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Thread: Using Sylow to solve the following:

  1. #1
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    Using Sylow to solve the following:

    Dear All,

    I am stuck on a partucular question which asks the following:

    Let G be a group of order pq where p and q are distinct primes. Prove that G is soluble:

    I beileve that one method is to use Sylow but I am having trouble solving it. Can someone please assist.

    Thanks.
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  2. #2
    Senior Member roninpro's Avatar
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    Hello.

    Recall that a group $\displaystyle G$ is solvable if we can find a series of groups $\displaystyle 0=G_0\leq G_1\leq \ldots \leq G_n=G$ such that $\displaystyle G_i$ is normal in $\displaystyle G_{i+1}$ and $\displaystyle G_{i+1}/G_i$ is abelian.

    Suppose that a group $\displaystyle G$ is a group of order $\displaystyle pq$, where $\displaystyle p$ and $\displaystyle q$ are distinct primes (and without loss of generality, suppose $\displaystyle p<q$. By the first Sylow theorem, there are subgroups of $\displaystyle G$ of order $\displaystyle q$. By the third Sylow theorem, the number of of these subgroups $\displaystyle n_q$ divides $\displaystyle p$ and satisfies $\displaystyle n_q\equiv 1\pmod{q}$. We can conclude that $\displaystyle n_q=1$. Take $\displaystyle P$ to be that subgroup. By the second Sylow theorem, $\displaystyle P$ is normal in $\displaystyle G$. We can write the series $\displaystyle 0\leq P\leq G$, noting that $\displaystyle P/0$ is abelian since it is prime order $\displaystyle p$ and $\displaystyle G/P$ is abelian since it is prime order $\displaystyle q$.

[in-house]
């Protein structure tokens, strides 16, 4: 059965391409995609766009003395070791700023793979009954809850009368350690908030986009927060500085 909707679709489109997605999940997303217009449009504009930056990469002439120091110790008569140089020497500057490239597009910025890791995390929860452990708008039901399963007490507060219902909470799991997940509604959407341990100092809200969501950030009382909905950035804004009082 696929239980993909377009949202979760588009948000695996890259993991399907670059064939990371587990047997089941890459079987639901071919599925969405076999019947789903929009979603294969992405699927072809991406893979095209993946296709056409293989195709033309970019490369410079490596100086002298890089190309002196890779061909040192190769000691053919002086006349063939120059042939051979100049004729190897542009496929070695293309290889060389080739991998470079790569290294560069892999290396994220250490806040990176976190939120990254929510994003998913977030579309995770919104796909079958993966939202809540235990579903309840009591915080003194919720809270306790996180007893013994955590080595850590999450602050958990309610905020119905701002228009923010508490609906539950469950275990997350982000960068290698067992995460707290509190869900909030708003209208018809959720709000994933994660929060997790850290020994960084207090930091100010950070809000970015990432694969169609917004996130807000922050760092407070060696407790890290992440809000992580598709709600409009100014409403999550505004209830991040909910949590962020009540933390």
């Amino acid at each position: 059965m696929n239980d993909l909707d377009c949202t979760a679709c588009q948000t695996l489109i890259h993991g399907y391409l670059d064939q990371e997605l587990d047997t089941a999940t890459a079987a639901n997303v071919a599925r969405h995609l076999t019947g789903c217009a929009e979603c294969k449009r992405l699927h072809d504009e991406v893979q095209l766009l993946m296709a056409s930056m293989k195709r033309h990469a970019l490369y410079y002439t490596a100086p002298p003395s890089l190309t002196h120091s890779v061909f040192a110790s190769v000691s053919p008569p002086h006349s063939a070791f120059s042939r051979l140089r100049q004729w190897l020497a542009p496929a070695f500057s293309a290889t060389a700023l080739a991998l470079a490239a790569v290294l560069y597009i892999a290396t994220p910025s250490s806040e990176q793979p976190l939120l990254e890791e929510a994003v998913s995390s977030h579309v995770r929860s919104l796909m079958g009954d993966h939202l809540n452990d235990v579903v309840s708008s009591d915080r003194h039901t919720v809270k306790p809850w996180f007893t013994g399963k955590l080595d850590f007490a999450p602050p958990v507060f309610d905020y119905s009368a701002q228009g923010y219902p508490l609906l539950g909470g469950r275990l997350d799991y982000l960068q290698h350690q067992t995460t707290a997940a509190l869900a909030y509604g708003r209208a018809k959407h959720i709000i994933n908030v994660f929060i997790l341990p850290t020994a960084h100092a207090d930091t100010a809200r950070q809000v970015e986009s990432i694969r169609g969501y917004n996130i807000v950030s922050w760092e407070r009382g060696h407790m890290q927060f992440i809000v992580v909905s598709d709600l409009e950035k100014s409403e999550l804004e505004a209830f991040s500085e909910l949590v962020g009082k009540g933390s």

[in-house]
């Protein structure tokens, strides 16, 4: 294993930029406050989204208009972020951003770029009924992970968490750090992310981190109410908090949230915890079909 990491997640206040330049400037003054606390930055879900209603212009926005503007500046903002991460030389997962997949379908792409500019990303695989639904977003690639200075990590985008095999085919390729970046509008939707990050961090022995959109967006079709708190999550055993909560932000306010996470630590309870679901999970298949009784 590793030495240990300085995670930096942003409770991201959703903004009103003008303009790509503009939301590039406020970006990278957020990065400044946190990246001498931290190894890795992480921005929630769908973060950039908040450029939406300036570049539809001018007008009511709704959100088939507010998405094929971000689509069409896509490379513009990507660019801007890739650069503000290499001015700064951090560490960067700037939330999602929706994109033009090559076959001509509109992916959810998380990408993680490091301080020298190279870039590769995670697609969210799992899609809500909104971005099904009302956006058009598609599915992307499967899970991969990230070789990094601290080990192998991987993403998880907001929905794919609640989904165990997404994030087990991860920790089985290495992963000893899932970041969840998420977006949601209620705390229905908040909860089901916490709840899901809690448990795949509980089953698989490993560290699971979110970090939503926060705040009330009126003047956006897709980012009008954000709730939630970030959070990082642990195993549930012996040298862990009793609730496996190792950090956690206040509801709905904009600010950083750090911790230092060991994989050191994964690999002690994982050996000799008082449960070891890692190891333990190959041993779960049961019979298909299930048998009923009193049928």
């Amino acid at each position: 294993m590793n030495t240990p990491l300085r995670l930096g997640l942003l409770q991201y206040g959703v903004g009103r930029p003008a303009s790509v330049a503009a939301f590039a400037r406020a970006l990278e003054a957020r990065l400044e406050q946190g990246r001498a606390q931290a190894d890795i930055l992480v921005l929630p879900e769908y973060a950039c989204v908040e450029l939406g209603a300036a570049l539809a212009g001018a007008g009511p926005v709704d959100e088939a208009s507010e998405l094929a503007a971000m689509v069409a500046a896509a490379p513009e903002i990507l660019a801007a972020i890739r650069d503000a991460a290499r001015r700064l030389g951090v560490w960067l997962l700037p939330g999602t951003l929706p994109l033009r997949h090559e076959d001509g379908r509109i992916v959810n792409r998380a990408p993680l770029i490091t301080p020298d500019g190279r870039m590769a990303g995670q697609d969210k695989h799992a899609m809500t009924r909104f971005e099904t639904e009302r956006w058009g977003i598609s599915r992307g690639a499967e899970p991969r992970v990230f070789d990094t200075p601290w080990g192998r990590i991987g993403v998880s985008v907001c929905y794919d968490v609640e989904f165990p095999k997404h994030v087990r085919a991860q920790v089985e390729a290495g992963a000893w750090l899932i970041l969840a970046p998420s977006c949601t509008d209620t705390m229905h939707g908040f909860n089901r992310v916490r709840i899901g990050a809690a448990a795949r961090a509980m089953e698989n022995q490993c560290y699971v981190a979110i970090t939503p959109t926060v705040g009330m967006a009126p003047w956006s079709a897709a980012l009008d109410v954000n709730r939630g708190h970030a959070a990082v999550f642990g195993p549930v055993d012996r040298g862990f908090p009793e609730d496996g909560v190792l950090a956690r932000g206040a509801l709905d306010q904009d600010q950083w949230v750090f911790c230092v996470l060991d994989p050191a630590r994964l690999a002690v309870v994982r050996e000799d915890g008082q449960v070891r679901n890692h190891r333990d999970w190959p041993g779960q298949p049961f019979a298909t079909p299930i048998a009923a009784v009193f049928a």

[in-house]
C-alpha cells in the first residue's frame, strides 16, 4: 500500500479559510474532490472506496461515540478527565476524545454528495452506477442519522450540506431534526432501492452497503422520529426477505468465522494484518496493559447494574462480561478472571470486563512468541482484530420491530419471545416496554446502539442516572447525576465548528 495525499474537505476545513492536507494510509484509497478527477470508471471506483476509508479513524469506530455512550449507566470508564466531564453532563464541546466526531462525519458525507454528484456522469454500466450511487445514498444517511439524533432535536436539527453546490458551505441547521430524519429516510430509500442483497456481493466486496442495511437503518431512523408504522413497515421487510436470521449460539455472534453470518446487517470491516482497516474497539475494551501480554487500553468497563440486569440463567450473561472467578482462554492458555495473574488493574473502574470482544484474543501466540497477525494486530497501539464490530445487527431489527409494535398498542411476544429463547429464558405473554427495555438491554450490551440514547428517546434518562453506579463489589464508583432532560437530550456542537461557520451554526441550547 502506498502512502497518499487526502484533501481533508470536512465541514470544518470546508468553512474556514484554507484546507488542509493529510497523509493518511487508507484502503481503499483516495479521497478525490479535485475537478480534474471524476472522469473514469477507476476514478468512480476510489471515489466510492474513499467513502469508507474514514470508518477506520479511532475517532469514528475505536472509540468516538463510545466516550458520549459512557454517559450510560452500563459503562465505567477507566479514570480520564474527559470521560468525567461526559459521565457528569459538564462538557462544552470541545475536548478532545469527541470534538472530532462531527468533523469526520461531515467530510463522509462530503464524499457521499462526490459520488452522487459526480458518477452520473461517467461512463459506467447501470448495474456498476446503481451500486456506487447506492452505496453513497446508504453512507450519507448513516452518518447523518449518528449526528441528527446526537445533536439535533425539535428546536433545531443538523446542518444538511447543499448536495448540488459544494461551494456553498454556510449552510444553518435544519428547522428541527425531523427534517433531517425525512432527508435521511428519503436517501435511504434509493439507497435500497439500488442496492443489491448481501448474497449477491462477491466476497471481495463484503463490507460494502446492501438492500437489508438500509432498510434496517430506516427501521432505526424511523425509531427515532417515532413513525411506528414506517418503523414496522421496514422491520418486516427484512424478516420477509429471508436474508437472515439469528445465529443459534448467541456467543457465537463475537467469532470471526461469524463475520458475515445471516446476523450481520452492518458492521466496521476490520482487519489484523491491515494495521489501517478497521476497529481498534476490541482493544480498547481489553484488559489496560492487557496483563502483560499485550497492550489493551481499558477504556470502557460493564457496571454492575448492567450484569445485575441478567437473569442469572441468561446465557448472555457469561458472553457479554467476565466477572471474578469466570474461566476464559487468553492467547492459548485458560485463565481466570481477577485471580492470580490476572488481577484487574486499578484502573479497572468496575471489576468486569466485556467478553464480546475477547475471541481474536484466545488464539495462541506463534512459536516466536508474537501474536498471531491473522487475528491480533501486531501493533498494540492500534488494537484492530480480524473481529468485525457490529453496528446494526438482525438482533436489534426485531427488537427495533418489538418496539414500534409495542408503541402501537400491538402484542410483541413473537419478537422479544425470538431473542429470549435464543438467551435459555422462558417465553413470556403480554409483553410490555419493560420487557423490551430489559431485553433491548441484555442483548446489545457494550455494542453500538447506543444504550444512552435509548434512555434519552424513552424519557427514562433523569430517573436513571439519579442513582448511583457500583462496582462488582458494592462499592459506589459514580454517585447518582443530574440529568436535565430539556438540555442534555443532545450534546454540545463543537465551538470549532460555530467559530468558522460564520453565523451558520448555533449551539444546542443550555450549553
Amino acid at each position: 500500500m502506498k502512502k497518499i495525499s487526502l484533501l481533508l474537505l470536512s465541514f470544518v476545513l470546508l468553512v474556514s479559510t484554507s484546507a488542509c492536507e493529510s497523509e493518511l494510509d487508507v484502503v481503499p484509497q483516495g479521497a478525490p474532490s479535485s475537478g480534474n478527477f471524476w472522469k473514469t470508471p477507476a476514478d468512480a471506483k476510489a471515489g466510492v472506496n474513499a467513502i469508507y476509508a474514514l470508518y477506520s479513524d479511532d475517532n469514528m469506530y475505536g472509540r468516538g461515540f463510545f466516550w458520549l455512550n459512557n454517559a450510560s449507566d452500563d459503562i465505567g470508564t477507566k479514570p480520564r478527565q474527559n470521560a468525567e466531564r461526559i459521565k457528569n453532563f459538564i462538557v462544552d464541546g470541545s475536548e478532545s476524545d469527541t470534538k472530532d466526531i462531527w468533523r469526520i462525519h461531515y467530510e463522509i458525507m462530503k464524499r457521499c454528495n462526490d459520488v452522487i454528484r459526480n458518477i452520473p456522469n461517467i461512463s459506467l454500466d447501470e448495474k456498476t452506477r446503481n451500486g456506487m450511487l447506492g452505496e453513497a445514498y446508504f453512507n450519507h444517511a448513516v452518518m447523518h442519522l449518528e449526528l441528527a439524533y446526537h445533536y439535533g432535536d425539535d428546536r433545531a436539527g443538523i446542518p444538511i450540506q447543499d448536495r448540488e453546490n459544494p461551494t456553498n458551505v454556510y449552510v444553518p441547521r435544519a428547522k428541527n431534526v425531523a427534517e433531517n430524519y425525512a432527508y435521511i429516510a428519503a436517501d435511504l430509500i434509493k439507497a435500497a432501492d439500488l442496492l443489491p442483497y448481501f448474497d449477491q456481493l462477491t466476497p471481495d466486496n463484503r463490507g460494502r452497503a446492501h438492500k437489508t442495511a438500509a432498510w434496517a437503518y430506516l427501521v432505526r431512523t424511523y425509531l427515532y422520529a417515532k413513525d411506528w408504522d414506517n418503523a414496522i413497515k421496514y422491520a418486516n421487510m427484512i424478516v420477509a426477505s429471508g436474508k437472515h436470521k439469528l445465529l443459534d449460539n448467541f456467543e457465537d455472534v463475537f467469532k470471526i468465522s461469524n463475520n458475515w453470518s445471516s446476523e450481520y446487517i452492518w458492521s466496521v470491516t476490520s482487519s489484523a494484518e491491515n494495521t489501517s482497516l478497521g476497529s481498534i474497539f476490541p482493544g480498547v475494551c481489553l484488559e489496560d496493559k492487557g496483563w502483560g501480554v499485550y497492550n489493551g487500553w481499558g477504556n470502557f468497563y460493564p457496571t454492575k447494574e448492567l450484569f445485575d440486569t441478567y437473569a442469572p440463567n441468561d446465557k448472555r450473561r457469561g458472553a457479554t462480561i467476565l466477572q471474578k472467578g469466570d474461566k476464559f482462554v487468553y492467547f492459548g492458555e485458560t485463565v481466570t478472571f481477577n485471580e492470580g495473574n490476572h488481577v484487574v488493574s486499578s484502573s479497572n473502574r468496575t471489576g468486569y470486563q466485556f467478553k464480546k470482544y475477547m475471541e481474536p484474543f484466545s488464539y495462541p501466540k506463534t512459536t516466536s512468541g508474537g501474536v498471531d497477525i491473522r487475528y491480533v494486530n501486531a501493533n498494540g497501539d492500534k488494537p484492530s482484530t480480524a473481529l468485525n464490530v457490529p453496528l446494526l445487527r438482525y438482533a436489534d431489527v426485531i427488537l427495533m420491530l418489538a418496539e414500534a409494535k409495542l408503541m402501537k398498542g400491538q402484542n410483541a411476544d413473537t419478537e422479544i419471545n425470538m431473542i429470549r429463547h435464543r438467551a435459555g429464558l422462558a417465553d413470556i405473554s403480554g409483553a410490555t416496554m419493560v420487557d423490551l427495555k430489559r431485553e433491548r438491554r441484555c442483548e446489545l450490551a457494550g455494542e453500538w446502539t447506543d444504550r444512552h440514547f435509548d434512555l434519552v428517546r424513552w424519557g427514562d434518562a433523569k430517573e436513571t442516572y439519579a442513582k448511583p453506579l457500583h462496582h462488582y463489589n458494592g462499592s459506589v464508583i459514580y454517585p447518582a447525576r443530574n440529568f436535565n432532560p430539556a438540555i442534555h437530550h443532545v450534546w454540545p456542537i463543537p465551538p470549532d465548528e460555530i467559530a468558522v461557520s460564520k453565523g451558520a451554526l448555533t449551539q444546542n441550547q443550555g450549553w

This proves it.
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  3. #3
    Member Black's Avatar
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    Nov 2009
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    Alternatively, consider

    $\displaystyle 1 \unlhd Z(G) \unlhd G.$

    By Lagrange's theorem, $\displaystyle |Z(G)| \in \{1,p,q,pq\}$. If $\displaystyle Z(G)=1, \, pq$, then we're done, so let $\displaystyle |Z(G)|=p$.
    Then $\displaystyle |G/Z(G)|=q$. Since $\displaystyle q$ is prime, $\displaystyle G/Z(G)$ is cyclic. The case for $\displaystyle |Z(G)|=q$ is similar.
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